In its second-largest acquisition, Amazon buys the company for $970 million.
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Gemvara CEO Matt Lauzon says most e-retailers focus on the purely rational aspects of shopping, such as price, brand and delivery, and don't spend enough time on building relationships that compel consumers to return. "E-retailers spend 95% of their time, money and resources investing in that rational piece of the shopping process and optimizing that like crazy, but they don't give them a reason to want to return," Lauzon says. "The next generation of e-commerce is going to be spent on the emotional side of the buying process."
Gemvara.com, whose home page urges visitors to "make it personal," aims to satisfy shoppers emotionally by letting them build exactly the jewelry pieces they've been dreaming of, Lauzon says. At Gemvara.com, shoppers can customize a product, from the metal used to the gemstones set, so that they get exactly the product they want, rather than just what's available.
As a consumer builds her jewelry piece, computer-generated renderings show how the final product will look, and Gemvara's recommendation engine suggests other designs following in line with the shopper's choices. The e-retailer encourages consumers to call, e-mail or engage in a live chat with customer service agents to discuss their designs—Gemvara carries no pre-made stock—or ask questions about the product. It also refunds the purchase price to consumers who don't like their creation for any reason within 30 days. Although Lauzon declines to reveal numbers, he says consumers who interact with customer service spend more than customers who don't.
Lauzon says 80% of consumers who buy from Gemvara.com have never bought jewelry online before, which, he says, shows Gemvara's sales and service formula satisfies shoppers in ways other online jewelry retailers don't. 70% of Gemvara buyers say they are likely to buy again and recommend Gemvara to others, Lauzon says. "We're giving them the confidence to buy online and we want them to make us their jeweler for life."
For Cookie's, which operates CookiesKids.com in the crowded children's clothing category, the edge comes down to focusing on its niche of school uniforms. The e-retailer got into e-commerce in 2007 initially selling only school uniforms, a product the merchant had become an expert at selling in its seven retail stores in New York City. It subsequently expanded its online merchandise to include other children's apparel.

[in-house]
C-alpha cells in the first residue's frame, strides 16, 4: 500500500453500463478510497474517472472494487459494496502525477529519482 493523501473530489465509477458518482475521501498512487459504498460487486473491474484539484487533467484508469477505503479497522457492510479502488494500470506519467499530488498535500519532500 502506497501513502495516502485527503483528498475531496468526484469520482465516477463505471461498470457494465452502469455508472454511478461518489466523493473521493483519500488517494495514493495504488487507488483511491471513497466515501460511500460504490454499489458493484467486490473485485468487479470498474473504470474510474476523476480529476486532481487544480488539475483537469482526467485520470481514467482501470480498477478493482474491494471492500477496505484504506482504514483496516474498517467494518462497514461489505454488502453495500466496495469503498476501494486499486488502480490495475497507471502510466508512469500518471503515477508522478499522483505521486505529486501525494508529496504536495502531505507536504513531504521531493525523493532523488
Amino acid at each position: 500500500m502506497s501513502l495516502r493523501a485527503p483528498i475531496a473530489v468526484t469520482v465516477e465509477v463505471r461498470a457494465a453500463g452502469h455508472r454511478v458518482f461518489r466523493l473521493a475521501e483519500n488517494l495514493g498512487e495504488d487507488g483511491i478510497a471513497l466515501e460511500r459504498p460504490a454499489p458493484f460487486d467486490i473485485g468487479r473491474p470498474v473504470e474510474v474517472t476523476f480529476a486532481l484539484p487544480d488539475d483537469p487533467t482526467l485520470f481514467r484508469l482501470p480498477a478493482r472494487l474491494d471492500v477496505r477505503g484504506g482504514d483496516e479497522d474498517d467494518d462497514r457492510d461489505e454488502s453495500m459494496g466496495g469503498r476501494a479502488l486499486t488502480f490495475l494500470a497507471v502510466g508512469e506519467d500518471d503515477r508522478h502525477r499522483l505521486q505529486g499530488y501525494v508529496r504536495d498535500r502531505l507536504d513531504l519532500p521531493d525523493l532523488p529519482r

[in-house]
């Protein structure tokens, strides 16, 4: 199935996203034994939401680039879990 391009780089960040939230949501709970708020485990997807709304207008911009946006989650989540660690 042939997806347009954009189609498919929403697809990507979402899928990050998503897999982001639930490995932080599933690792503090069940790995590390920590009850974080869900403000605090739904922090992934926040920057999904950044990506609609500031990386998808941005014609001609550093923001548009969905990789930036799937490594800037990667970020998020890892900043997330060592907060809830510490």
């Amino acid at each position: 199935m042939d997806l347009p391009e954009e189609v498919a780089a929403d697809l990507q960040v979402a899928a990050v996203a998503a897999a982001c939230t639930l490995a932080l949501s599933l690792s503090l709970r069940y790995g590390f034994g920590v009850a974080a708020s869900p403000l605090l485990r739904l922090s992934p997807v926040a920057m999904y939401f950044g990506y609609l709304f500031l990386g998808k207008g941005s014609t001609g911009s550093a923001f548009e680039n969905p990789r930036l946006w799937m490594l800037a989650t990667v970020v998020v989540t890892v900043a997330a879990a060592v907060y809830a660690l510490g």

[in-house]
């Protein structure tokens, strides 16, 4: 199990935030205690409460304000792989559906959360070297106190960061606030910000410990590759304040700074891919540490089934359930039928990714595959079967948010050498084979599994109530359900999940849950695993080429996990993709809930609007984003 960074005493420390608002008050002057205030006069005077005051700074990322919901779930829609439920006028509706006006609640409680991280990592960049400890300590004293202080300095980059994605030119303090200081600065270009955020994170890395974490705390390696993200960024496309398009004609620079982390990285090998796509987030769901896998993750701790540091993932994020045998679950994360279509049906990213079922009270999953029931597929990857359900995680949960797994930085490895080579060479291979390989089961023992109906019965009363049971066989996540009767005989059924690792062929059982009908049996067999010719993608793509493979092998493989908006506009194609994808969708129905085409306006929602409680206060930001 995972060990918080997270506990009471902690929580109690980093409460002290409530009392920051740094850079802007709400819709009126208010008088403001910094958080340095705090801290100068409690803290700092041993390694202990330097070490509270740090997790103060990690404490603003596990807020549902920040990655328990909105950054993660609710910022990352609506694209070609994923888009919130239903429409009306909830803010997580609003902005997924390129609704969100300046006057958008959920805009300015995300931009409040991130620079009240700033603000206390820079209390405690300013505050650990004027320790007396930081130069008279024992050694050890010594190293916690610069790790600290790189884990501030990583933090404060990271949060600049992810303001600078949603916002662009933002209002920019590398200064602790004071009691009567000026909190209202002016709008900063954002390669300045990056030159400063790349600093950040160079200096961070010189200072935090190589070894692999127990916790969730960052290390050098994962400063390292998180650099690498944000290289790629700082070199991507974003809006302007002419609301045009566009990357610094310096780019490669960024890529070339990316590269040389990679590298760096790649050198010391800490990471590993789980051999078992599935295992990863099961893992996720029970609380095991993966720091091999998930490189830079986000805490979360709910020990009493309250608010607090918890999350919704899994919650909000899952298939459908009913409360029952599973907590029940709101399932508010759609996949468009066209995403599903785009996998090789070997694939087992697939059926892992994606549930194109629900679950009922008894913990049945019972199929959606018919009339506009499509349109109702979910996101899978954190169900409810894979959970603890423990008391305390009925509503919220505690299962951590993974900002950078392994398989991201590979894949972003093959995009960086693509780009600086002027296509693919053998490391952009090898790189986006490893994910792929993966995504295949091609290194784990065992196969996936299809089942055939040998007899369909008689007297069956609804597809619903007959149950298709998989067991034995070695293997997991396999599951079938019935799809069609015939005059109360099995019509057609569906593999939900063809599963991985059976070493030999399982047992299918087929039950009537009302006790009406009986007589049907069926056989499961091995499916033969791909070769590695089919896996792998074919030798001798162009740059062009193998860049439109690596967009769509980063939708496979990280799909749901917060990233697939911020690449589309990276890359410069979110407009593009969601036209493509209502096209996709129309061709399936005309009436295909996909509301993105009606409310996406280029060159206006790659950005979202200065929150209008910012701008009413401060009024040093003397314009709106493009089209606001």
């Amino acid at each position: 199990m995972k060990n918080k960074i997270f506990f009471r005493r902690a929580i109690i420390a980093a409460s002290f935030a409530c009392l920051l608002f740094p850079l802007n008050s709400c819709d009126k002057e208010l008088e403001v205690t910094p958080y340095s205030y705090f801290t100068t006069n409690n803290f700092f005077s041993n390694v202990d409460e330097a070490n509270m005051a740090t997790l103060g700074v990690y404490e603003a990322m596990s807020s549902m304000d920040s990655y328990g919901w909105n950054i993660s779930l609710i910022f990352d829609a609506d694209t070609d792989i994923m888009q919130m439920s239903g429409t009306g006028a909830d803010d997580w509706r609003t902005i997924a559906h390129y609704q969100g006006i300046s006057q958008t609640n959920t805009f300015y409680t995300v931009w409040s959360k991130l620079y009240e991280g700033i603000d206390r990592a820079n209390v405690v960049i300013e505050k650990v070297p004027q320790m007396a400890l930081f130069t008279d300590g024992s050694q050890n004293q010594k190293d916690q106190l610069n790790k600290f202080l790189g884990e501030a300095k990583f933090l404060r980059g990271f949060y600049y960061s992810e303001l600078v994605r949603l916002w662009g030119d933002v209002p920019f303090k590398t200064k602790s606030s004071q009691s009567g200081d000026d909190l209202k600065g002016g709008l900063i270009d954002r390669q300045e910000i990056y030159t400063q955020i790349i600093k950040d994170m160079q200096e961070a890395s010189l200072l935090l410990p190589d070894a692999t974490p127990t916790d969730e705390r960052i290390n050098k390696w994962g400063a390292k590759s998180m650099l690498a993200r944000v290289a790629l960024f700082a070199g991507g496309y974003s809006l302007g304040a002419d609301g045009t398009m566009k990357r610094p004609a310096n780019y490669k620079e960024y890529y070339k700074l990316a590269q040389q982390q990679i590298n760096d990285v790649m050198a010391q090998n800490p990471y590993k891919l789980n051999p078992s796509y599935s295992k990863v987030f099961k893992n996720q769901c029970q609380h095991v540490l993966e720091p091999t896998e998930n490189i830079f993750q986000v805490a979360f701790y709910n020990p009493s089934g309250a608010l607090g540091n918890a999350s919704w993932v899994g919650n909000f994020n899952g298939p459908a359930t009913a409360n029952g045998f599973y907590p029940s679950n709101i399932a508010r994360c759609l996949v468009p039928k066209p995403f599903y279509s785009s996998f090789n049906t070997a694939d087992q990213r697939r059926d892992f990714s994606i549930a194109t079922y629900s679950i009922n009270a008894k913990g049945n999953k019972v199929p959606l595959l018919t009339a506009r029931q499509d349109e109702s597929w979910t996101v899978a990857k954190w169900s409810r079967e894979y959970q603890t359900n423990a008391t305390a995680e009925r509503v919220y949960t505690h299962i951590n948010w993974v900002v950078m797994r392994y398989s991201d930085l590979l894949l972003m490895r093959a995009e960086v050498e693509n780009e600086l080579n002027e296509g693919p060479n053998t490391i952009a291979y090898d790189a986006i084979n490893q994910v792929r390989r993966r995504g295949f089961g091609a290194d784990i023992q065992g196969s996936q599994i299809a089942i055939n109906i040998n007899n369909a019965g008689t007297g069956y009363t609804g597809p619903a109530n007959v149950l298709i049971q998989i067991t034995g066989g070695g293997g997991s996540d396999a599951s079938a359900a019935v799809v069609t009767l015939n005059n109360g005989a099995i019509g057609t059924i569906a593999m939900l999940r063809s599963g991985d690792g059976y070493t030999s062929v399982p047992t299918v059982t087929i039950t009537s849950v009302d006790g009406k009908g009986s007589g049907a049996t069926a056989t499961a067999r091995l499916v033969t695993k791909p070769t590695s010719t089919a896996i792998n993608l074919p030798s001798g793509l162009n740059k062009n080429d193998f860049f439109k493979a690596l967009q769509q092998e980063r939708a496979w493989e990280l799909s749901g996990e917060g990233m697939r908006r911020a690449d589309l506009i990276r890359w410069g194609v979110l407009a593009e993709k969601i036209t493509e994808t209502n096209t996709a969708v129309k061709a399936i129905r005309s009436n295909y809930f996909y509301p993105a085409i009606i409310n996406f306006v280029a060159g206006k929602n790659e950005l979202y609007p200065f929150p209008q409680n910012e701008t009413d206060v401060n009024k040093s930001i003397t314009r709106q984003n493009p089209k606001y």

Thanks to its efforts in SEO, CookiesKids.com shows up on page one of a Google search for "school uniforms." The consumers seeking school uniforms are then exposed to the retailer's other children's clothing, says Al Falack, senior director of e-commerce at Cookie's. Reflecting that two-pronged strategy, the main hero image at CookiesKids.com last month showed two children dressed in navy blue and white, with the tag line "We Are School Uniforms;" the image then shifted to Baby Formal Wear or Winter Fashion.
The other edge comes down to price, he says. Cookie's has long-standing relationships with suppliers to its stores, and seeks to sell many items at lower prices than competitors do. "We are very comparative shopping-centric," Falack says. "If you look at our competitors' sites and ours, half the time we have that merchandise on our site for cheaper." FrenchToast.com, for example, which appeared one spot ahead of Cookie's last month in a Google search for "school uniforms," lists boys' polo shirts for around $9.99 and up; prices for similar products on CookiesKids.com start at $3.99.
Familiarity among New Yorkers with the Cookie's brand also bodes well for the e-retailer, as around 30% of traffic to CookiesKids.com comes from clicks on natural search results from consumers in the New York area.
CookiesKids.com, No. 626 in the Top 1000, brought in an estimated $7.5 million in web sales in 2010—a 77.6% increase compared with 2009—and is tracking for similar growth this year, Falack says. About 15% of its web sales come from school uniforms.
"The Internet is an open playing field," he adds. "There are so many different ways to compete."
Watch your back
Whatever their specific strategies, the fastest-growing retailers are those that know their categories better than anyone else, says Scot Wingo, CEO of e-commerce technology and services provider ChannelAdvisor Corp., which provides marketing services to online retailers of all sizes.
"The midsized e-retailers," he says, "tend to be very entrepreneurial and maniacally focused on something that is causing them to differentiate. These folks have a lot of passion around something."
Wingo adds that his larger clients are very much aware of the smaller players that are growing quickly and sometimes adjust their online strategies to better compete. Take niche retailer BuyCostumes.com, a unit of Liberty Interactive Corp., for example, which goes toe to toe against retailers like Wal-Mart Stores Inc., Wingo says. On BuyCostumes.com, consumers can shop by age group, category, costume type and size. The e-retailer offers thousands of costumes and a recommendation engine that suggests accessories that go with particular costumes.
"Wal-Mart has tried to keep up and has added some shopping options, but they only have 464 costumes," Wingo says. "Everyone in our industry is looking for growth. When you see in your category you are growing at 15% and someone else is growing at 60%, even if they are small, you have to care. The big guys we work with are very much in tune with that."
The fastest-growing e-retailers demonstrate that there's still plenty of market opportunity to be had in online retail. Even a very focused product assortment, when marketed to the hundreds of millions of consumers shopping online, can make for a very successful business.